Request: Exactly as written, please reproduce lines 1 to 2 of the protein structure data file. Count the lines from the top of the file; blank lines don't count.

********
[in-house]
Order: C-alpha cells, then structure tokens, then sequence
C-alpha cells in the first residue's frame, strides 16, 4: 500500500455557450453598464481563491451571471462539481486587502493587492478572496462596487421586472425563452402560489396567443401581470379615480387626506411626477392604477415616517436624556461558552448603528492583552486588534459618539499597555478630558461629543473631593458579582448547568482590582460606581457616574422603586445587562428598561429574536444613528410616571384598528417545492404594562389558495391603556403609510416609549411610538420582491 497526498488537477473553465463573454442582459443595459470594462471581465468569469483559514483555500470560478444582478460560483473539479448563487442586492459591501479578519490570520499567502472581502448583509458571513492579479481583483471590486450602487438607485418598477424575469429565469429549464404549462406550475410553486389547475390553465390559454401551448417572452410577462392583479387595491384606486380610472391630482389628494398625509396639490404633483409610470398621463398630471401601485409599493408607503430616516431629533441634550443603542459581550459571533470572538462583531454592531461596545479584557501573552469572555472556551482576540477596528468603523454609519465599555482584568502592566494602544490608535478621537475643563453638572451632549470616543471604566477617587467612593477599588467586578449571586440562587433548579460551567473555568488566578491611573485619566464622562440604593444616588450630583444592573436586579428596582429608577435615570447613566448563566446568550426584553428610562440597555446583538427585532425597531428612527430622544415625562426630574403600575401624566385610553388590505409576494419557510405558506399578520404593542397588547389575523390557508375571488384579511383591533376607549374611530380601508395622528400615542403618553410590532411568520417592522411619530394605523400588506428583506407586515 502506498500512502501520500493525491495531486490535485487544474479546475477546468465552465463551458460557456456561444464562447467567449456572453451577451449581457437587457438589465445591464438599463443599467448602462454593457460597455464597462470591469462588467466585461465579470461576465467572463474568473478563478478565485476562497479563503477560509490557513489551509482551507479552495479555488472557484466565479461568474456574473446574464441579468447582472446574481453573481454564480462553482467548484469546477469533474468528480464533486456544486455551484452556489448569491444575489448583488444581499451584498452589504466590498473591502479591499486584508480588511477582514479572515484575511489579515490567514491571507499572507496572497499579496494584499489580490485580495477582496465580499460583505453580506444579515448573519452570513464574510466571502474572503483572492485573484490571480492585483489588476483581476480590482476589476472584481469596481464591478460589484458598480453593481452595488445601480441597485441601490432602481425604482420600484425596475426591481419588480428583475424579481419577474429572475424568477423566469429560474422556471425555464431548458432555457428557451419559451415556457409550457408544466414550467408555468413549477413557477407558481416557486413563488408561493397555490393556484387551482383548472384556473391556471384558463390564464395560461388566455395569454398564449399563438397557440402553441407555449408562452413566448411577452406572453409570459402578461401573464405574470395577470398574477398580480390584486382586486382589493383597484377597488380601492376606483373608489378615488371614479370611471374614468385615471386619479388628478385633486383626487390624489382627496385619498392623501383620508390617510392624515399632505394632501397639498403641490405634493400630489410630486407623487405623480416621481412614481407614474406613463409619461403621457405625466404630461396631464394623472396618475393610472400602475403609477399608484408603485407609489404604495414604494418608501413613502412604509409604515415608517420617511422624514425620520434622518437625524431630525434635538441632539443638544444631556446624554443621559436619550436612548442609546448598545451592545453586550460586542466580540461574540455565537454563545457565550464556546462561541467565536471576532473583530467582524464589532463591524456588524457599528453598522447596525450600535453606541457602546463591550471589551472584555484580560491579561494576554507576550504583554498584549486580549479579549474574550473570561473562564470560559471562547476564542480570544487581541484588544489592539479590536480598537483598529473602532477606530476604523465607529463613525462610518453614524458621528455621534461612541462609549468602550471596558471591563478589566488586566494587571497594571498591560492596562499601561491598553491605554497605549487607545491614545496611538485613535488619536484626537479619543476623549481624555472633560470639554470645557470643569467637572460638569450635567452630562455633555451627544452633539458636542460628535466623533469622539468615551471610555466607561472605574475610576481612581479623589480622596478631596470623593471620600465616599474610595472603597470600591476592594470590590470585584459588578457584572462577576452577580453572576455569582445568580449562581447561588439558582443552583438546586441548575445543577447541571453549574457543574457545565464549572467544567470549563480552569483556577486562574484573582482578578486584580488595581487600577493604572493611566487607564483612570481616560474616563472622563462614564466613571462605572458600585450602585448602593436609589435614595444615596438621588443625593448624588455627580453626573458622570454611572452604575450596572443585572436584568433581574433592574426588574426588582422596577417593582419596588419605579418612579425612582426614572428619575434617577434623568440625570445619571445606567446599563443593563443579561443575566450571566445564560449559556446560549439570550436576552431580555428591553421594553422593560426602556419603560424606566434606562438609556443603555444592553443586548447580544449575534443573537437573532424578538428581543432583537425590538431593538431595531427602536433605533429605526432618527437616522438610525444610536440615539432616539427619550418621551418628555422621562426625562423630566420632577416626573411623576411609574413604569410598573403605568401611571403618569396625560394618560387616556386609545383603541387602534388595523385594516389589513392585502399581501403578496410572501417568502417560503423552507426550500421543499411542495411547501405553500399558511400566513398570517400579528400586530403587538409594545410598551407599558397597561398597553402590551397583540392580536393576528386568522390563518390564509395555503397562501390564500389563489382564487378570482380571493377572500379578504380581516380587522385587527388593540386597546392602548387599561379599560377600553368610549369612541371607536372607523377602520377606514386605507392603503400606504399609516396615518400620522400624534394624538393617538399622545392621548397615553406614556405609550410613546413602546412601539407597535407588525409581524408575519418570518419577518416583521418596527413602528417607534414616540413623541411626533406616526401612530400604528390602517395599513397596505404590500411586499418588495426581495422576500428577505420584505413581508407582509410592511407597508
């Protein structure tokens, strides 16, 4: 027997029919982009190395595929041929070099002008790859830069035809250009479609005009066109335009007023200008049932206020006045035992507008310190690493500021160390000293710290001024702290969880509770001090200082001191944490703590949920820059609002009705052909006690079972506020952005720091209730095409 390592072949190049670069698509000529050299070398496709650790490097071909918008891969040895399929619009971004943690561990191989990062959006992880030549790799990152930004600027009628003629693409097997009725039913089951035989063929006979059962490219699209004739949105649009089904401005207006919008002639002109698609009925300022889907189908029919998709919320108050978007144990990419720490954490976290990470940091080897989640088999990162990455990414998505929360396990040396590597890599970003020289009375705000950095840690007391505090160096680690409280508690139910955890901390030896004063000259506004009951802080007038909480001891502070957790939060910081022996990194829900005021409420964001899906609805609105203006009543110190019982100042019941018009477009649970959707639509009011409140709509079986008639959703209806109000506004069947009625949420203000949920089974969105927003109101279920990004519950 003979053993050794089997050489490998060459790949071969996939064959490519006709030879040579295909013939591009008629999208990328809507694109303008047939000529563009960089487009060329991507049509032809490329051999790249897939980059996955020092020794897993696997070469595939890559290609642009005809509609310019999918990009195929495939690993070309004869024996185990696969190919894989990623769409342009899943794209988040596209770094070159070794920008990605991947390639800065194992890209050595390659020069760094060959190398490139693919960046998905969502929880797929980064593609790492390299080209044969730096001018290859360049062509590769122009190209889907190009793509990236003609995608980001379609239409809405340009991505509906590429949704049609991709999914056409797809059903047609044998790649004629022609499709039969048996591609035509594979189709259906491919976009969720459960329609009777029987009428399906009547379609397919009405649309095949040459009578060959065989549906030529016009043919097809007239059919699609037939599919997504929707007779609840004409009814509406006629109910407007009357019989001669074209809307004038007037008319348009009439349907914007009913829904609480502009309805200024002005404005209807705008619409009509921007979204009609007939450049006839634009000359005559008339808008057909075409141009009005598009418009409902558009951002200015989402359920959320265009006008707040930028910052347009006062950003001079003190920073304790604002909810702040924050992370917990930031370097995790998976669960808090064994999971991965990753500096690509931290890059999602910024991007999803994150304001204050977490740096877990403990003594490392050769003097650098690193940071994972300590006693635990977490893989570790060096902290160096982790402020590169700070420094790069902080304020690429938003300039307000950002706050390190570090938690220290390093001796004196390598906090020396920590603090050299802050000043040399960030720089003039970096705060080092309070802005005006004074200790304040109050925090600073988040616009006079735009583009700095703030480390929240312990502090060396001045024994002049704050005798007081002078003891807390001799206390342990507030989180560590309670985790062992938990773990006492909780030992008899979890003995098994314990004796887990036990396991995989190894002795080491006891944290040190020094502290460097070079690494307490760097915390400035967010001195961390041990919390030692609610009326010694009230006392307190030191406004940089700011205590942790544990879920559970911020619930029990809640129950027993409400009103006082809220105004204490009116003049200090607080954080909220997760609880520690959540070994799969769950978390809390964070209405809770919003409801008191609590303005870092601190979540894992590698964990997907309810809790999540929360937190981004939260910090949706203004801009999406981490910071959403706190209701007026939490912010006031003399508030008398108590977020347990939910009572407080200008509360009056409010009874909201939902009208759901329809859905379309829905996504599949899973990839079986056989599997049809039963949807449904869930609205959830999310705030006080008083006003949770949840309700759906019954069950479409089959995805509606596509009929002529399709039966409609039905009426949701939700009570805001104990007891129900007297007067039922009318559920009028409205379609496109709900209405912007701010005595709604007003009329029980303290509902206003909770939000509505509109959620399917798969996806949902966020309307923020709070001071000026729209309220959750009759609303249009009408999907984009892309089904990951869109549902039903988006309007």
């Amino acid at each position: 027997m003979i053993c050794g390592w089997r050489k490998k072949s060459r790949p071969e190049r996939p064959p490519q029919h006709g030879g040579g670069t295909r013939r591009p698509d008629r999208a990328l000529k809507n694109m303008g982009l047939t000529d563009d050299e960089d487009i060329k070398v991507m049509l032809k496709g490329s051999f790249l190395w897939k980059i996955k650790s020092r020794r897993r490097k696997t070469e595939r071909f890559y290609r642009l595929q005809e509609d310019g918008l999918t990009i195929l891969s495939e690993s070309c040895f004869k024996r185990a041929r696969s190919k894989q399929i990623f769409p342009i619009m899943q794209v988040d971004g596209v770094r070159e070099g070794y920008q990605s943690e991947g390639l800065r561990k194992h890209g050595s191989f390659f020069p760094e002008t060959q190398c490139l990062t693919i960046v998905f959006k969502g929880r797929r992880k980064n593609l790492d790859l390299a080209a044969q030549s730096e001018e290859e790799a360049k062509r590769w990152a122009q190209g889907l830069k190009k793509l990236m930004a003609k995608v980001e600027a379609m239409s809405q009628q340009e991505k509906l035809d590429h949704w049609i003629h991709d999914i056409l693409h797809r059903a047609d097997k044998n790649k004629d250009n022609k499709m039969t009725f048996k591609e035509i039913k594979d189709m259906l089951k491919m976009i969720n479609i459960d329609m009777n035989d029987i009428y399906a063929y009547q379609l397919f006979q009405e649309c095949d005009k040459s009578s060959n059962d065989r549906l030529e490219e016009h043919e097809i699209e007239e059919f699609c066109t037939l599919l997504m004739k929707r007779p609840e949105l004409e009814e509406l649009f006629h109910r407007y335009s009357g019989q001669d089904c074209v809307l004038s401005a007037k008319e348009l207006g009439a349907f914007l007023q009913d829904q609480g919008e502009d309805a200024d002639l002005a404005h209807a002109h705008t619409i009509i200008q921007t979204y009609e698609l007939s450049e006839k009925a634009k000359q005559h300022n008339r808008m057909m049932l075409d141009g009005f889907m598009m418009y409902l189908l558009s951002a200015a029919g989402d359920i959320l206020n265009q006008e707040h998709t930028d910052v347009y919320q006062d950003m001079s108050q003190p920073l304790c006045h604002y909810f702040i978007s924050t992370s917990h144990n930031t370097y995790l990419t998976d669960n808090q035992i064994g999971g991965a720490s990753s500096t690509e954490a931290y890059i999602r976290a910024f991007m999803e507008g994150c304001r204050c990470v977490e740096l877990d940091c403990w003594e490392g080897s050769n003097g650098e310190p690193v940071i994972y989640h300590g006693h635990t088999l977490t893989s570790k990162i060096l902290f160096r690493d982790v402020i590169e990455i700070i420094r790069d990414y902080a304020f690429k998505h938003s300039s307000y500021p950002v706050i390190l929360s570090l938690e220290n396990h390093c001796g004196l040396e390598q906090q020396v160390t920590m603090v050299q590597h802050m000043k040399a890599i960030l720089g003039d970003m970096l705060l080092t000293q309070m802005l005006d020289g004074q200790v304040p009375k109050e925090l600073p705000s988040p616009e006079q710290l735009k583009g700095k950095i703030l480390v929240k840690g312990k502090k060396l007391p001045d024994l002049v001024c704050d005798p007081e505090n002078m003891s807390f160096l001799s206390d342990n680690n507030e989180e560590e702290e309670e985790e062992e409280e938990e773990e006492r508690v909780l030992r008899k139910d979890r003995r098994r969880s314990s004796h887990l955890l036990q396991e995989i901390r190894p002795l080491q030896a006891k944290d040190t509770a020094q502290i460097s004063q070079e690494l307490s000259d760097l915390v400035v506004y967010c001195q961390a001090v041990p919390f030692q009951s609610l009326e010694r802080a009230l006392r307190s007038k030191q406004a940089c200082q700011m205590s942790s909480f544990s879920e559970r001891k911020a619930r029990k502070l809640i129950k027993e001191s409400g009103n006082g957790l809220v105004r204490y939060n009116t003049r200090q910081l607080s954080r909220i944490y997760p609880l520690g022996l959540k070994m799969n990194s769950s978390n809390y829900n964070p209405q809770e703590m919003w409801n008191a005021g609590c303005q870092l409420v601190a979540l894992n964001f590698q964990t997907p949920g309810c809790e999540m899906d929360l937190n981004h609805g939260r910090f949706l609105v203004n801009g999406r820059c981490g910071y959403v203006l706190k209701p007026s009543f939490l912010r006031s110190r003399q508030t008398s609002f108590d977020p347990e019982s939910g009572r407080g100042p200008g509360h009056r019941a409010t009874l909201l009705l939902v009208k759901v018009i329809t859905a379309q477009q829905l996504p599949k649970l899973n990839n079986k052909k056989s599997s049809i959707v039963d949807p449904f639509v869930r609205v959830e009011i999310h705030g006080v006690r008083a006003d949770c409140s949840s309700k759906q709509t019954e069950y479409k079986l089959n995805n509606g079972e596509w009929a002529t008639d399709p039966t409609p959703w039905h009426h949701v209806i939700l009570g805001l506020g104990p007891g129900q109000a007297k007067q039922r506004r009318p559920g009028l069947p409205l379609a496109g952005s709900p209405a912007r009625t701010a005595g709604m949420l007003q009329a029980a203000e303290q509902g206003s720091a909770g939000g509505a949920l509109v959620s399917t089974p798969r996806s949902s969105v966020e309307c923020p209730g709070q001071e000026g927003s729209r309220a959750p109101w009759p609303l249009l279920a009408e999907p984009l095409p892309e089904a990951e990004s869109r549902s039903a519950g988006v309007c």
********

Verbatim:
[in-house]
Order: C-alpha cells, then structure tokens, then sequence